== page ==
Are you highly sensitive or an introvert?
For centuries, we humans have labeled ourselves in a variety of ways. We talk about ourselves in terms of gender, race, religion, culture, and even our personalities.
But what does it mean to be highly sensitive or an introvert? (Or an introvert and a highly sensitive person?)
As it turns out, there is actually a lot of overlap between these two personality traits. Let’s dive into the details and explore what it means to be both highly sensitive and an introvert.
Affiliate Disclaimer: If you purchase items using the links in this article, I receive a small commission at no extra cost to you. You get a great product, and this helps run my site and keeps me in business! Win-win for both of us!
What Does It Mean to Be a Highly Sensitive Person (HSP)?
High sensitivity is a personality trait, also known as sensory processing sensitivity, that affects around 15-20 percent of the population. Approximately 70 percent of HSPs are also introverts. Highly sensitive people are more aware of their environment than others; they pick up on subtle changes in their surroundings more easily and are very emotionally attuned to other people’s feelings. Some HSPs even report that they “absorb” emotions from the people around them.
This can often lead to feeling fatigued in larger crowds because they become overwhelmed or overstimulated easily. Many HSPs also tend to take longer than usual to make decisions because they need time to process all the information that comes their way.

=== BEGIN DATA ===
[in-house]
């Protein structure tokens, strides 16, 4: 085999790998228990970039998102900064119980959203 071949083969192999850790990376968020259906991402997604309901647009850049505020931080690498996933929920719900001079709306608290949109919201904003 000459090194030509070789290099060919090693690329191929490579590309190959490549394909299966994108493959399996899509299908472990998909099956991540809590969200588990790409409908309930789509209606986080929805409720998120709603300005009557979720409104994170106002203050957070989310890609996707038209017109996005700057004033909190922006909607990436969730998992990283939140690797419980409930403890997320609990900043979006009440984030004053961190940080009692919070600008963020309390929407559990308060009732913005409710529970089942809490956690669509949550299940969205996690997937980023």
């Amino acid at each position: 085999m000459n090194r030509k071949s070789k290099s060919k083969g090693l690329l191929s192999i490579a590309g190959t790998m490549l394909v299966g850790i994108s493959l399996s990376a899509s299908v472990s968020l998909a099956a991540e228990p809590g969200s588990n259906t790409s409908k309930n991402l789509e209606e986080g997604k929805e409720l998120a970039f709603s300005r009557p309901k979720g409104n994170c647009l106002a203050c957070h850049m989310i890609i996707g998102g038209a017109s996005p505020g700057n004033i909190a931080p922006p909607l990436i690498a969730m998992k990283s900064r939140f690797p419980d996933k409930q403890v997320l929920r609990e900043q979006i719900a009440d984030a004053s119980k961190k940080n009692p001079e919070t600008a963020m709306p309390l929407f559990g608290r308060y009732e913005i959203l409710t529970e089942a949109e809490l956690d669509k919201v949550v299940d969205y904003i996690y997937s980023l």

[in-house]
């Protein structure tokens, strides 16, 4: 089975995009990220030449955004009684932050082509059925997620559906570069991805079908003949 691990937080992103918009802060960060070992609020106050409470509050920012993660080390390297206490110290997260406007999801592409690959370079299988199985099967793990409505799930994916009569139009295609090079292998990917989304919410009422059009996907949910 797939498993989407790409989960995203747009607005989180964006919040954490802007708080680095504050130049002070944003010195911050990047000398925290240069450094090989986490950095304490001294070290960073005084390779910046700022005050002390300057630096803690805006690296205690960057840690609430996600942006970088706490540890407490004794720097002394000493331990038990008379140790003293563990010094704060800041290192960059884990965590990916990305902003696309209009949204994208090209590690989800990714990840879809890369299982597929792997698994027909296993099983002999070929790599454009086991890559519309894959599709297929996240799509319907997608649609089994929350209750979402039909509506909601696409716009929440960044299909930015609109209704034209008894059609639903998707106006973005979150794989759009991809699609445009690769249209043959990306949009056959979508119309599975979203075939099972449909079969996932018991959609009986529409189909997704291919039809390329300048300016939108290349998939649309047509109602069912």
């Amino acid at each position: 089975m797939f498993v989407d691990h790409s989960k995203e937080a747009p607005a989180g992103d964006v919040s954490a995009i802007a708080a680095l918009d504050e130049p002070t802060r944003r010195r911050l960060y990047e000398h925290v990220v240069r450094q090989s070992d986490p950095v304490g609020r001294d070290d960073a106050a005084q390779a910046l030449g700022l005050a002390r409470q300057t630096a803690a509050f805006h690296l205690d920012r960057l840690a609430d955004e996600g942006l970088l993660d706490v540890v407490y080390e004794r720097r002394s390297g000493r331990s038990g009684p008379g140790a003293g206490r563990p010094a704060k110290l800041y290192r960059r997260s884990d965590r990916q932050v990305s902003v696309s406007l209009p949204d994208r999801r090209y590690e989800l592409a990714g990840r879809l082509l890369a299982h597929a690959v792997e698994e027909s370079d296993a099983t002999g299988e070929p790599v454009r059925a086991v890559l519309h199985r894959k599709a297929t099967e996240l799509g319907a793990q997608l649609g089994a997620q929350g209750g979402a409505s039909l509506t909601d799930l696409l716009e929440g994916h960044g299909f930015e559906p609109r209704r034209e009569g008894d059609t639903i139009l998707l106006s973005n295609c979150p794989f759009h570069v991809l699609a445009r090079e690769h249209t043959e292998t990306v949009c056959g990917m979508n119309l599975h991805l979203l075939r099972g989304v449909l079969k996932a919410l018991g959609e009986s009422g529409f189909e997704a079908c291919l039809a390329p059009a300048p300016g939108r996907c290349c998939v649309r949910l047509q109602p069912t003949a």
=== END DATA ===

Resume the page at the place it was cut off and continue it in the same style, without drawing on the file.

According to Dr. Elaine Aron, a leading expert on the topic, many highly sensitive people simply have a genetic trait that makes them process things deeply, rather than just brushing it off like non-sensitive people do. HSPs are more aware of subtleties in their environment as well as their own bodies: bright lights, too much noise, too much stimulation, the environment being too hot or too cold, all can lead to feeling drained and worn out after a short period of time.
Sometimes, other people don’t understand that all of this sensitivity comes at a cost. Just because you’re feeling like there’s so much going on that you can’t keep up, doesn’t necessarily mean that HSPs don’t like to be around people. To put it frankly, when you absorb other people’s emotions as part of that external stimulus, sometimes the vibes get overwhelming.
You simply need more quiet time to calm your nerves after spending an extended period of time trying to fit in with everyone around you and find the right things to do or say so that others’ feelings don’t get too out of hand and overwhelm you.
(And let’s not talk about how noisy other people are, am I right?)
What Does It Mean to Be an Introvert?
Introverts are people who prefer solitary activities over socializing and feel more energized after spending time alone versus spending time with others. Additionally, introverts enjoy deep conversations with close friends, but often find themselves getting drained after spending prolonged periods of time in social situations. As an introvert, you may find small talk draining, fast-paced talk and conversation may be overstimulating, and after a while, you may find yourself getting easily distracted by background noise, your own thoughts, or even just the dog coming up to you and wanting attention.
While your extroverted friends may be happy making many shallow friendships, you, my introverted friend, most likely thrive on one-on-one time with a close friend that you can connect deeply with. Even then, because introverts get their energy by spending time alone to process information and reflect on their own thoughts, you probably tend to get the urge to escape for some time away sooner rather than later- and regret it if you don’t follow through on that urge.